Harrison Act - Things To Remember While Reading Excerpts From The Harrison Narcotic Drug Act Of 1914:, Excerpt From The Harrison Narcotic Drug Act Of 1914
Excerpt from the Harrison Narcotic Drug Act of 1914
Reprinted from The Statutes at Large and Proclamations of the United States of America from March 1913 to March 1915. Vol. XXXVIII, Part 1 Published in 1915
Prior to the twentieth century few restrictions were placed on drug trade and use. Opium and cocaine flowed freely into the United States. Drug abuse was considered more a public health problem than a criminal activity. Drugs such as opium and cocaine were common in medicines. Opium, which affects the brain and spinal cord, had been a painkiller and sedative for centuries. Opium and cocaine were also used to fight depression, relieve chronic pain, serve as an anesthetic, settle intestinal disorders, and relieve a variety of other afflictions.
Cocaine was even used as an ingredient in wine and Coca Cola. Other drugs were processed from opium, such as morphine, a major pain-fighting drug for the wounded in the American Civil War (1861–65; war in the United States between the Union [North], who was opposed to slavery, and the Confederacy [South], who was in favor of slavery). Drugs derived from opium are called opiates. In 1898 a process to derive heroin from opium was discovered, becoming the most additive opiate of all.
The first effort to regulate drugs came in 1906 with the Pure Food and Drug Law. The act posed few restrictions, however,
as it primarily concerned the labeling of medicines by pharmaceutical companies. It did lead to a decline in the use of opiates in medicines. The next action by Congress came just three years later with the Opium Exclusion Act of 1909, which prohibited importing opium. Domestic production and the use of opiates in medicines continued.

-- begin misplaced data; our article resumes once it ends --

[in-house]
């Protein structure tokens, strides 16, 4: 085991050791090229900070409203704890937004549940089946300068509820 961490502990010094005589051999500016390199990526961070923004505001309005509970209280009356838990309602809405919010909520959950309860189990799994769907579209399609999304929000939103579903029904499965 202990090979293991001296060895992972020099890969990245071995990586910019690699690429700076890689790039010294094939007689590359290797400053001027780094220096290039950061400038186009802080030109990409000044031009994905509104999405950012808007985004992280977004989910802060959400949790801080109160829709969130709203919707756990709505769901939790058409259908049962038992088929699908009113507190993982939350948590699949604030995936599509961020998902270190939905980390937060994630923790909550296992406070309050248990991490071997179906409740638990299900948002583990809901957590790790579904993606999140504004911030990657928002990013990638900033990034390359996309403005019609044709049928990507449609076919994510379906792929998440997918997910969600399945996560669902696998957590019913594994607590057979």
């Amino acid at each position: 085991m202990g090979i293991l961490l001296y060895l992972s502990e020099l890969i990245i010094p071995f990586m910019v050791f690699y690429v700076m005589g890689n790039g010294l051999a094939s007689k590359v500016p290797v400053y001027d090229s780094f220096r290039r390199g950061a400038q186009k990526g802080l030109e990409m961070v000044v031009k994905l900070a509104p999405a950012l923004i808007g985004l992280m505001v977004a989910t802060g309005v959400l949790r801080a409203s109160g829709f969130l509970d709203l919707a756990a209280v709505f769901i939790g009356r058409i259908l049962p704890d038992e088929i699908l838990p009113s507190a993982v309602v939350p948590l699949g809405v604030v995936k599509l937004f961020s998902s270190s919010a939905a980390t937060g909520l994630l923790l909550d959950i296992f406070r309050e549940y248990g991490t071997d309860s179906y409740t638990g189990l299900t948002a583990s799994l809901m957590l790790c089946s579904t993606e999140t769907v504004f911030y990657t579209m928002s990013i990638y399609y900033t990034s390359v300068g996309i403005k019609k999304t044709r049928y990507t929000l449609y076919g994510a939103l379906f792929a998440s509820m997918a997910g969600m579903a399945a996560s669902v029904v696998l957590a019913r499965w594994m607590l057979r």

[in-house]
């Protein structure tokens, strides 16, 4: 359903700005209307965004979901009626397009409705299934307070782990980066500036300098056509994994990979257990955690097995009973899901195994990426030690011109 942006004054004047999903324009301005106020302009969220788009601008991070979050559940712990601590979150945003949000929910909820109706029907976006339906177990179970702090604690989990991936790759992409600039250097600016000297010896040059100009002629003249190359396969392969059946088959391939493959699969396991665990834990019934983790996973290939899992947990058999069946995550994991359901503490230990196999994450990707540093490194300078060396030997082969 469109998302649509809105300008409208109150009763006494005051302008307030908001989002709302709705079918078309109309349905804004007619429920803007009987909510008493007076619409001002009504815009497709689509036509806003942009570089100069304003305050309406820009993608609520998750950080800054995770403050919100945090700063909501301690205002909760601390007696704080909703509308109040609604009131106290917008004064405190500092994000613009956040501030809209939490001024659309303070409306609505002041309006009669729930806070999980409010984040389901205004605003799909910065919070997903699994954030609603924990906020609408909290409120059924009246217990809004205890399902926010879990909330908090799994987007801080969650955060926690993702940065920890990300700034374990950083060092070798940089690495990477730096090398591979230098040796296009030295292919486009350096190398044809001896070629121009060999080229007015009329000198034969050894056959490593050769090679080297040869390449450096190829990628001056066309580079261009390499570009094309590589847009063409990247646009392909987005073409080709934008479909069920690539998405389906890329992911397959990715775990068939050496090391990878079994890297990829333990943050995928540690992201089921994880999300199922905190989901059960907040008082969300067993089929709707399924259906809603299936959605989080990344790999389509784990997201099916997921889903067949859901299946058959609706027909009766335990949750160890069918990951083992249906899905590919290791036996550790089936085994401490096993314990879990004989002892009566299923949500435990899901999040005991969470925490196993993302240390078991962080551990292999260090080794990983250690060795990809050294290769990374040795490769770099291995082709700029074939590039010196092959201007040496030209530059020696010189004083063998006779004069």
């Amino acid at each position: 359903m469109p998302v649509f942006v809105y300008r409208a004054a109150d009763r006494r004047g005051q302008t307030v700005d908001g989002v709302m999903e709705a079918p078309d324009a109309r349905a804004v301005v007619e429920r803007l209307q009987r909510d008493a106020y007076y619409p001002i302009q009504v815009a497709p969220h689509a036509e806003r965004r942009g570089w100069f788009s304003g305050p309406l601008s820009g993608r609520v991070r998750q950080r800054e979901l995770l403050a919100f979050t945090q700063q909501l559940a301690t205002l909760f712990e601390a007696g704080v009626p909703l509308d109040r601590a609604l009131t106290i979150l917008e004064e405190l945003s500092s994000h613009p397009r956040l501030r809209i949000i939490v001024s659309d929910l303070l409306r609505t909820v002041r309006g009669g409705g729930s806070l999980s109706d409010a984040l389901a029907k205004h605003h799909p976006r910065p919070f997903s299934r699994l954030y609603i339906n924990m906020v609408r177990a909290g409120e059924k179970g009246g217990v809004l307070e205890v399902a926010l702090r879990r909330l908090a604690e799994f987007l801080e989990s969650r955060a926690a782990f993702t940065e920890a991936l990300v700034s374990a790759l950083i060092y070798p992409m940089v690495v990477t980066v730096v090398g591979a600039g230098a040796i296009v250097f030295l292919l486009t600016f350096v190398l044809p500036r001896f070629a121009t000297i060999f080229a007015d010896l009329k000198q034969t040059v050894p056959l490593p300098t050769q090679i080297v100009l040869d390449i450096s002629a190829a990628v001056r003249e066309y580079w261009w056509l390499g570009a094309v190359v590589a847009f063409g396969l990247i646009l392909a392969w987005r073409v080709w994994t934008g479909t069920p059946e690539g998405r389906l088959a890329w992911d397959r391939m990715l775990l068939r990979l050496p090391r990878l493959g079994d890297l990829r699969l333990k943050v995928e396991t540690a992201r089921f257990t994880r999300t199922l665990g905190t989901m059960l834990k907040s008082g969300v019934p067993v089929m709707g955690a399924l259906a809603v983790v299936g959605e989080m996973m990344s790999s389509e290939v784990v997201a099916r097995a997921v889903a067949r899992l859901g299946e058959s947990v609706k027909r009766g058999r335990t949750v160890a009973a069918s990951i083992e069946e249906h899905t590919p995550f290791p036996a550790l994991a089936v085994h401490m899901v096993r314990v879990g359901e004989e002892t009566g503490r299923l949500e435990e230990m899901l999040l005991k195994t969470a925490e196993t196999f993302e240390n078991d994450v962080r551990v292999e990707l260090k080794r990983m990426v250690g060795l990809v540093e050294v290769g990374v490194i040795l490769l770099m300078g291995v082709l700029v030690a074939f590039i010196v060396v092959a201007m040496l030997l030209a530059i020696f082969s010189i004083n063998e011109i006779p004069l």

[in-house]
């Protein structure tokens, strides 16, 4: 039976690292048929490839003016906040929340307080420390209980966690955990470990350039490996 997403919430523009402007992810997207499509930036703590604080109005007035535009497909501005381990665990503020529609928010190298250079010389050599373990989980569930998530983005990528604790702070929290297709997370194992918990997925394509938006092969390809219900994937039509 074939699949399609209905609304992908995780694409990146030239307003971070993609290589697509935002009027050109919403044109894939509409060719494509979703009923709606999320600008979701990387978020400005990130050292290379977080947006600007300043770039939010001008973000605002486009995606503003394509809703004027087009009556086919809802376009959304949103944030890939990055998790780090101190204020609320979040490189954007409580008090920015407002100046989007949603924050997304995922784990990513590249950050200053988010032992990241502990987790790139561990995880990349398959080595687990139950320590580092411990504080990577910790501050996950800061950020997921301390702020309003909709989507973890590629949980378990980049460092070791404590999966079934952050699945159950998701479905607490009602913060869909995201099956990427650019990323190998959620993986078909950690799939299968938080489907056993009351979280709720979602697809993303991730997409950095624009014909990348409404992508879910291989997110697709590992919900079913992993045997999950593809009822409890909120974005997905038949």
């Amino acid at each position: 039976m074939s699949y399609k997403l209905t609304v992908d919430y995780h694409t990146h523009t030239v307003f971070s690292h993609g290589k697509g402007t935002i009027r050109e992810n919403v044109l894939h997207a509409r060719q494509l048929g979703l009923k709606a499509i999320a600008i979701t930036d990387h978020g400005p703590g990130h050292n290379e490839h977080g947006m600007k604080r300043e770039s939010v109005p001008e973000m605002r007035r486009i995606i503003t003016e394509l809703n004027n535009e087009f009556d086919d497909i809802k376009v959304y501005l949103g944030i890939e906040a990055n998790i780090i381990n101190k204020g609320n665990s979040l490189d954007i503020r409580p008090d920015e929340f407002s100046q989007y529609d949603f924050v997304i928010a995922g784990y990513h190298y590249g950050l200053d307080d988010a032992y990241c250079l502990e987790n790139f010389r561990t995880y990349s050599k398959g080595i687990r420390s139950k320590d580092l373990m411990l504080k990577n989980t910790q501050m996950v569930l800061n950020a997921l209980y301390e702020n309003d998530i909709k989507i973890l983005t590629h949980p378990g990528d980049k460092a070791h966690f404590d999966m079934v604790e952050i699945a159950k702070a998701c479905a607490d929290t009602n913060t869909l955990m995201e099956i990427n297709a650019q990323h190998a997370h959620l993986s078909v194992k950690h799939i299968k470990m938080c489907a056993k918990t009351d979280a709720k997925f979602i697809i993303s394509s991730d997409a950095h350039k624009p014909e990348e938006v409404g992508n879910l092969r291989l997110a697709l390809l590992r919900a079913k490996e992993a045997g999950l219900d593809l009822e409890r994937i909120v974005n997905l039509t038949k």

In 1914 Congress passed the Harrison Narcotic Drug Act, the first measure to control narcotics trafficking. The act approached control through a revenue path—requiring those who transported, sold, or possessed narcotics to report it to the Internal Revenue Service (IRS) and pay taxes. The Harrison Act limited opium availability to only small amounts as prescribed by doctors, who were required to register and pay taxes on the amounts they prescribed.
For More Information
Abadinsky, Howard. Drug Abuse: An Introduction. Chicago, IL: Nelson-Hall Publishers, 1997.
Hanson, Bill, ed. Life With Heroin: Voices From the Inner City. Lexington, MA: Lexington Books, 1985.
Inciardi, James A. The War on Drugs: Heroin, Cocaine, Crime, and Public Policy. Palo Alto, CA: Mayfield Publishing Company, 1986.
Sora, Joseph, ed. Substance Abuse. New York: H. W. Wilson, 1997.
National Institute on Drug Abuse. http://www.nida.nih.gov (accessed on August 19, 2004).
U.S. Drug Enforcement Administration. http://www.dea.gov (accessed on August 19, 2004).
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